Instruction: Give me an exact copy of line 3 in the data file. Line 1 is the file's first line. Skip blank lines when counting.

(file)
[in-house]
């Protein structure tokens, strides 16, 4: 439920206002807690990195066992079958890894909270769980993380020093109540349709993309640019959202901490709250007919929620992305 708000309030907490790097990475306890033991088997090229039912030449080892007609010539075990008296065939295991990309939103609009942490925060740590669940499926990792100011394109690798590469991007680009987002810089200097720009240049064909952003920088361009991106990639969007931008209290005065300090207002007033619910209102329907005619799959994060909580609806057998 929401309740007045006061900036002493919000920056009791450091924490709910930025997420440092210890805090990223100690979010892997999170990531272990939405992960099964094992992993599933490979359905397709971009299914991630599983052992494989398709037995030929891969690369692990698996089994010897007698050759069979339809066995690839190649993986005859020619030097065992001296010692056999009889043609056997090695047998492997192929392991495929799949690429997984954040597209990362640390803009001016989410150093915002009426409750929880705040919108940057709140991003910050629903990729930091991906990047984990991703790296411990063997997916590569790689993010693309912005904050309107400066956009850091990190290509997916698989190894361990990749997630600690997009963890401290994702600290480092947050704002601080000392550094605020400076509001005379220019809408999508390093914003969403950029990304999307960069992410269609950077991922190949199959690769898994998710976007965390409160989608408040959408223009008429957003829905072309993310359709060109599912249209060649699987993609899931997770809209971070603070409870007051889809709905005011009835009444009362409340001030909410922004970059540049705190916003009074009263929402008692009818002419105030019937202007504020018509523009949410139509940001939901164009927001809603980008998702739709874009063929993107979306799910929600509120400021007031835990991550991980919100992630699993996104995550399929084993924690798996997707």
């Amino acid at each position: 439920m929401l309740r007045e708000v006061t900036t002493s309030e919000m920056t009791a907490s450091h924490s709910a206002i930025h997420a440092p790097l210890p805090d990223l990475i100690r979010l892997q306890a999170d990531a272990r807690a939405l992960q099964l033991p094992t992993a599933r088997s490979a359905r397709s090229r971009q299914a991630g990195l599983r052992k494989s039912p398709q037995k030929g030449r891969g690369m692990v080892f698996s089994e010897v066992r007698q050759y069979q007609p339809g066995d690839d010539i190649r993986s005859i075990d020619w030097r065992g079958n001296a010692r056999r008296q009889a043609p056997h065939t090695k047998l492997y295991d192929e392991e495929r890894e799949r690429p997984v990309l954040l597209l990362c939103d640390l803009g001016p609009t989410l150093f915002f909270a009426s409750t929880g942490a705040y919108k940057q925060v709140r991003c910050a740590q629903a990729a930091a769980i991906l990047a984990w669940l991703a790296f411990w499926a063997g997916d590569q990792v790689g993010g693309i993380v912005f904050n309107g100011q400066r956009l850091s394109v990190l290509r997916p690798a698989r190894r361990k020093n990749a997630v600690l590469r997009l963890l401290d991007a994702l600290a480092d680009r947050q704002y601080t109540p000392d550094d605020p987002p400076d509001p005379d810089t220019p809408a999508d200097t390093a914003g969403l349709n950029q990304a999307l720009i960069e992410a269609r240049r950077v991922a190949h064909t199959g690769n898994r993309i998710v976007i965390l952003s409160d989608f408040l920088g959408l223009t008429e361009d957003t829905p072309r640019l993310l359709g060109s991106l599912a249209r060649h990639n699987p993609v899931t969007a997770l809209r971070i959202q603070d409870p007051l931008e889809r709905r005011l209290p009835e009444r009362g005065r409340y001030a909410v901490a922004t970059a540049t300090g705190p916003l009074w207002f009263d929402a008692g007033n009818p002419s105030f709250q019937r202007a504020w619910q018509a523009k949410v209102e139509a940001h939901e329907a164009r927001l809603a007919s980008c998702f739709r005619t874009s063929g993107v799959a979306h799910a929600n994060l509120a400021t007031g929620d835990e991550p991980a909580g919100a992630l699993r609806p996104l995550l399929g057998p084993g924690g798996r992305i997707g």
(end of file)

């Amino acid at each position: 439920m929401l309740r007045e708000v006061t900036t002493s309030e919000m920056t009791a907490s450091h924490s709910a206002i930025h997420a440092p790097l210890p805090d990223l990475i100690r979010l892997q306890a999170d990531a272990r807690a939405l992960q099964l033991p094992t992993a599933r088997s490979a359905r397709s090229r971009q299914a991630g990195l599983r052992k494989s039912p398709q037995k030929g030449r891969g690369m692990v080892f698996s089994e010897v066992r007698q050759y069979q007609p339809g066995d690839d010539i190649r993986s005859i075990d020619w030097r065992g079958n001296a010692r056999r008296q009889a043609p056997h065939t090695k047998l492997y295991d192929e392991e495929r890894e799949r690429p997984v990309l954040l597209l990362c939103d640390l803009g001016p609009t989410l150093f915002f909270a009426s409750t929880g942490a705040y919108k940057q925060v709140r991003c910050a740590q629903a990729a930091a769980i991906l990047a984990w669940l991703a790296f411990w499926a063997g997916d590569q990792v790689g993010g693309i993380v912005f904050n309107g100011q400066r956009l850091s394109v990190l290509r997916p690798a698989r190894r361990k020093n990749a997630v600690l590469r997009l963890l401290d991007a994702l600290a480092d680009r947050q704002y601080t109540p000392d550094d605020p987002p400076d509001p005379d810089t220019p809408a999508d200097t390093a914003g969403l349709n950029q990304a999307l720009i960069e992410a269609r240049r950077v991922a190949h064909t199959g690769n898994r993309i998710v976007i965390l952003s409160d989608f408040l920088g959408l223009t008429e361009d957003t829905p072309r640019l993310l359709g060109s991106l599912a249209r060649h990639n699987p993609v899931t969007a997770l809209r971070i959202q603070d409870p007051l931008e889809r709905r005011l209290p009835e009444r009362g005065r409340y001030a909410v901490a922004t970059a540049t300090g705190p916003l009074w207002f009263d929402a008692g007033n009818p002419s105030f709250q019937r202007a504020w619910q018509a523009k949410v209102e139509a940001h939901e329907a164009r927001l809603a007919s980008c998702f739709r005619t874009s063929g993107v799959a979306h799910a929600n994060l509120a400021t007031g929620d835990e991550p991980a909580g919100a992630l699993r609806p996104l995550l399929g057998p084993g924690g798996r992305i997707g």